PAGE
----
Leadership and Capacity Building in International Chiropractic Research: Introducing the Chiropractic Academy for Research Leadership (CARL)

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SOURCE:   Chiropractic & Manual Therapies 2018 (Feb 6); 26: 5

Jon Adams, Greg Kawchuk, Alexander Breen, Diana De Carvalho, Andreas Eklund, Matthew Fernandez, Martha Funabashi, Michelle M. Holmes, Melker S. Johansson, Katie de Luca, Craig Moore, Isabelle Pagé, Katherine A. Pohlman, Michael S. Swain, Arnold Y. L. Wong, and Jan Hartvigsen

Faculty of Health,
University of Technology Sydney,
Sydney, Australia.


In an evidence-based health care environment, healthcare professions require a sustainable research culture to remain relevant. At present however, there is not a mature research culture across the chiropractic profession largely due to deficiencies in research capacity and leadership, which may be caused by a lack of chiropractic teaching programs in major universities. As a response to this challenge the Chiropractic Academy for Research Leadership, CARL, was created with the aim of develop a global network of successful early-career chiropractic researchers under the mentorship of three successful senior academics from Australia, Canada, and Denmark. The program centres upon an annual week-long program residential that rotates continental locations over the first three-year cycle and between residentials the CARL fellows work on self-initiated research and leadership initiatives.

Through a competivite application process, the first cohort was selected and consists of 13 early career researchers from five professions in seven countries who represent diverse areas of interests of high relevance for chiropractic. The first residential was held in Odense, Denmark, with the second being planned in April 2018 in Edmonton, Canada, and the final residential to be held in Sydney, Australia in 2019.

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KEYWORDS:   Chiropractic; Evidence; Leadership; Research


From the FULL TEXT Article:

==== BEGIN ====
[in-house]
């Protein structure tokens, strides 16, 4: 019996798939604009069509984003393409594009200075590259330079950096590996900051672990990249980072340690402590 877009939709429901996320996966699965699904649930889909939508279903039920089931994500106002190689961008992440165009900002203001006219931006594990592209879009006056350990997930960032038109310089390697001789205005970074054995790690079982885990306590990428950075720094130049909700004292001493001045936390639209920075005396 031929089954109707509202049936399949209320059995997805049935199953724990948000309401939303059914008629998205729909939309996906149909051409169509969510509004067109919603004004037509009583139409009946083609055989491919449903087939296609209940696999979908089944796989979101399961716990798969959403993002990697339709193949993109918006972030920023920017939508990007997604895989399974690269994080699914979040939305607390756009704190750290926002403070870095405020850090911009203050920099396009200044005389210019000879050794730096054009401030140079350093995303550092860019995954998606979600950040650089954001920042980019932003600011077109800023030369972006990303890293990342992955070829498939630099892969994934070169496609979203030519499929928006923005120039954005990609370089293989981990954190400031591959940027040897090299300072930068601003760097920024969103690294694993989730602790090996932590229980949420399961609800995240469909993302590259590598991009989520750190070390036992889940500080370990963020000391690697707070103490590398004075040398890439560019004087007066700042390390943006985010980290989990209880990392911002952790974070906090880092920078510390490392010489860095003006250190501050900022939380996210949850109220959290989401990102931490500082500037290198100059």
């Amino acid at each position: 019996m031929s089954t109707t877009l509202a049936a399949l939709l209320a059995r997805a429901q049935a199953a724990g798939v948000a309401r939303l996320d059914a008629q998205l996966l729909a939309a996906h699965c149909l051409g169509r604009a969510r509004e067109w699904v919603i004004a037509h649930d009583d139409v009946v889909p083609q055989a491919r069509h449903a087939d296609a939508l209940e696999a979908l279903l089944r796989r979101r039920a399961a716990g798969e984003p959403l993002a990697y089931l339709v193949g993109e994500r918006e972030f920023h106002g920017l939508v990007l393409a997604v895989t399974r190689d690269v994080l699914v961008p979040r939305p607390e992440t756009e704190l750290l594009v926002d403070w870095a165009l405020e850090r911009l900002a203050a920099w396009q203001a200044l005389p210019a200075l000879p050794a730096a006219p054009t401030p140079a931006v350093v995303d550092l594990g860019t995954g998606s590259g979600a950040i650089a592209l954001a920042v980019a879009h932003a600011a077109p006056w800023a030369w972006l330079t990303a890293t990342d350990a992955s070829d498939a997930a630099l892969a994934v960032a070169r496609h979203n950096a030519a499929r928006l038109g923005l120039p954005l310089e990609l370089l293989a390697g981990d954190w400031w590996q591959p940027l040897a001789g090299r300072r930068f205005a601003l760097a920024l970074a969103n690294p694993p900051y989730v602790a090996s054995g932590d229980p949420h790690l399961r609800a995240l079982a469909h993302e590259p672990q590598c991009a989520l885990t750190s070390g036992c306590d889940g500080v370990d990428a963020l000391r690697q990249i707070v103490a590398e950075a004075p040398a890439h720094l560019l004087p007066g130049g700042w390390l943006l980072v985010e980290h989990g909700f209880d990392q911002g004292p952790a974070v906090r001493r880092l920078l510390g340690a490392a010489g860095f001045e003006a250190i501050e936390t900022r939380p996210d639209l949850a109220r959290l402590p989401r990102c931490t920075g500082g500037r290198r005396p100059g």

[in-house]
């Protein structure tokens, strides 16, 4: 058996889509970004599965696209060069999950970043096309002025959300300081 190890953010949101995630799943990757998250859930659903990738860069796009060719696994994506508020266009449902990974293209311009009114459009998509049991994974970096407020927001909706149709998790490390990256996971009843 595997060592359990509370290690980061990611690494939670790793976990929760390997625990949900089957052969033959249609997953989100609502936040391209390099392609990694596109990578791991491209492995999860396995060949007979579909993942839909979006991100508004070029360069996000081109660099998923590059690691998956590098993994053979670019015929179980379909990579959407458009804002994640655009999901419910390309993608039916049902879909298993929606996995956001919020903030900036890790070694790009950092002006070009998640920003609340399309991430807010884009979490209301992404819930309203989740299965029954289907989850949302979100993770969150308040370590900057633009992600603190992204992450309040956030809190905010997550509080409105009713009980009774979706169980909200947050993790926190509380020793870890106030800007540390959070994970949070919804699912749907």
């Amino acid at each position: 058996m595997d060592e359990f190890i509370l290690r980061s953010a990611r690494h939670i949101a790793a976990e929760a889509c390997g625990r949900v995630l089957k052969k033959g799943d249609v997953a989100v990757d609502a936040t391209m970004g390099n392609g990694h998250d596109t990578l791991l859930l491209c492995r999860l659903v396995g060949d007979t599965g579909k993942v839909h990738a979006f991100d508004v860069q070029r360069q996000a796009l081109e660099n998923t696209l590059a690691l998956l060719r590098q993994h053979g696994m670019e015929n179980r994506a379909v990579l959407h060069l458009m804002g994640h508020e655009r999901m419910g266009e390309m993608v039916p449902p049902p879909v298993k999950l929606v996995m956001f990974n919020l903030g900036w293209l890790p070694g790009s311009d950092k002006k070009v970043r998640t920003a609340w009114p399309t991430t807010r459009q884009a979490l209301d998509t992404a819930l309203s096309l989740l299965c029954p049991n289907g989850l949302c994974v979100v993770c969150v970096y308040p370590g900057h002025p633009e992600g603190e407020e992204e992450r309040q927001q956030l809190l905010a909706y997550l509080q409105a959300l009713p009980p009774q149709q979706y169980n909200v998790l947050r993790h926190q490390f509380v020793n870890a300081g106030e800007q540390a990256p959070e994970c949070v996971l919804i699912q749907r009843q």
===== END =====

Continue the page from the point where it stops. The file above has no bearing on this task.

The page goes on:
Background

Health care professions require a sustainable research culture to underpin practice and justify effective, safe coordination and integration of care within the wider health care system. [1] Despite numerous calls for more research [2–7], at present, a mature research culture across the chiropractic profession remains elusive, largely due to deficiencies in research capacity and leadership. [8] The interrelated tasks of building research capacity and facilitating research leadership in chiropractic are especially pertinent given some parts of chiropractic’s contemporary focus on evidence-based health care. [9] Futhermore, it is pertinent as a core foundation to produce a sound evidence base relevant to appropriate practice and policy decision-making. [10] Building research capacity and facilitating research leadership can also have significant positive effects to advance a broader leadership capability and a wider professional development of chiropractic beyond the research realm. [8]

Given the need to develop research capacity and leadership within chiropractic, a group of senior health researchers (Adams, Hartvigsen and Kawchuk) having research interests of relevance to chiropractic, have planned and founded the world-first international chiropractic research leadership initiative – the Chiropractic Academy of Research Leadership (CARL).


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